Tame Inflation Risks With These Hedging Strategies
Bloomberg Markets|October - November 2020
Tame Inflation Risks With These Hedging Strategies
FOR MANY INVESTORS in the U.S., high inflation may feel like a distant worry—an historical footnote from the 1970s or a problem of poorly run economies in emerging markets. But there are signs indicating that some investors are worried. Bloomberg can help you see how they’re hedging their portfolios and what you can do to prepare for a dramatic change in prices.

First, let’s look at why inflation should be on your mind now. The government’s deficit spending to combat impacts of the coronavirus pandemic has wreaked havoc on the national budget. The Committee for a Responsible Federal Budget projects that debt held by the public will surpass gross domestic product by the end of this fiscal year and by 2023 eclipse the prior record set after World War II. Meanwhile, the Federal Reserve’s asset- purchasing spree over the last several months expanded its balance sheet to a record level.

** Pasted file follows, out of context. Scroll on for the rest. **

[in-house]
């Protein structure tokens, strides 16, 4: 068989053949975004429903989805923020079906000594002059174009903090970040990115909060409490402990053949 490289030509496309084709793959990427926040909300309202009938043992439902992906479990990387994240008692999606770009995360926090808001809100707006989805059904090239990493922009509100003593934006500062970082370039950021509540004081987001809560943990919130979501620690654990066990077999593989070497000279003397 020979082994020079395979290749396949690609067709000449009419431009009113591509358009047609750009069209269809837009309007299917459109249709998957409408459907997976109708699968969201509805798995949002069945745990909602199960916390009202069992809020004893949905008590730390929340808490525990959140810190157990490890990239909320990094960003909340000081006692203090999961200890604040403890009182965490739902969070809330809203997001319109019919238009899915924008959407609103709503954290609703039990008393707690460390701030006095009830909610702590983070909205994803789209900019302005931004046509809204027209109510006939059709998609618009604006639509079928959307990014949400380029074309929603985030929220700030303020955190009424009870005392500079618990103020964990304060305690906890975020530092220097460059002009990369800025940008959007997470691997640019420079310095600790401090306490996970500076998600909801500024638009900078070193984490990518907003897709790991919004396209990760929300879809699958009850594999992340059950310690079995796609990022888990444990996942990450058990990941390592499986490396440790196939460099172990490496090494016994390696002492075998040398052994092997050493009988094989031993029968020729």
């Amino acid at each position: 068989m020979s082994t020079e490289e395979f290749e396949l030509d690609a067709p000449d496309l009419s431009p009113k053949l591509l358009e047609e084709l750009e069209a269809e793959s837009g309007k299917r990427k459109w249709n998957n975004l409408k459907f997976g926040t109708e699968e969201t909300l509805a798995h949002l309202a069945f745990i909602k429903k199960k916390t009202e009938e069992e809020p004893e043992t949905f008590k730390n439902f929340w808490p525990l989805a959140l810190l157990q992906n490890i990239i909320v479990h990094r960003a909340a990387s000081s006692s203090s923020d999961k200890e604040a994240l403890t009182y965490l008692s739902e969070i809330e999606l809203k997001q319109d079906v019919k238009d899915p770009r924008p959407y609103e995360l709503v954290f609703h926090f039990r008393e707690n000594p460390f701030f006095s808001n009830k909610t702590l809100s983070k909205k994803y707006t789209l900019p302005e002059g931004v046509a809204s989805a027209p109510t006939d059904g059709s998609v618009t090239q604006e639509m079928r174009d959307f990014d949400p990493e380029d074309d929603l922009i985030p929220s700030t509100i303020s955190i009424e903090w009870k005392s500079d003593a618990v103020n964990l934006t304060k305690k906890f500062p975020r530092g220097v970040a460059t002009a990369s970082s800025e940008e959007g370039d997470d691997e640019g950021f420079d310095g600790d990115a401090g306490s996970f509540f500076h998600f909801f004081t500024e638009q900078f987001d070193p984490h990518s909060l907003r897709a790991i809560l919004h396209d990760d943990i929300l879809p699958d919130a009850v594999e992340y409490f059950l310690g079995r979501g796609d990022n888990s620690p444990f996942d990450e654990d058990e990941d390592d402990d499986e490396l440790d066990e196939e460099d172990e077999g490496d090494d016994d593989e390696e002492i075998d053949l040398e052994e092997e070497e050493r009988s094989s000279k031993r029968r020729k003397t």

These unprecedented government interventions should theoretically have some consequences, including rapid inflation, but economists don’t seem to back that idea right now. Run {ECFC } to find economic forecasts out to 2022. Remarkably, forecasts for price indexes are all pretty much in line with the central bank’s 2% target (FIG. 1).

Still, money talks, and market investments suggest there are some concerns about inflation. Start by looking at gold. Run {GCA GP }. Gold is often seen as a hedge against inflation because its value rises with any decrease in the dollar’s purchasing power. It’s been on a tear since March, surging above $2,000 in August for the first time.


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October - November 2020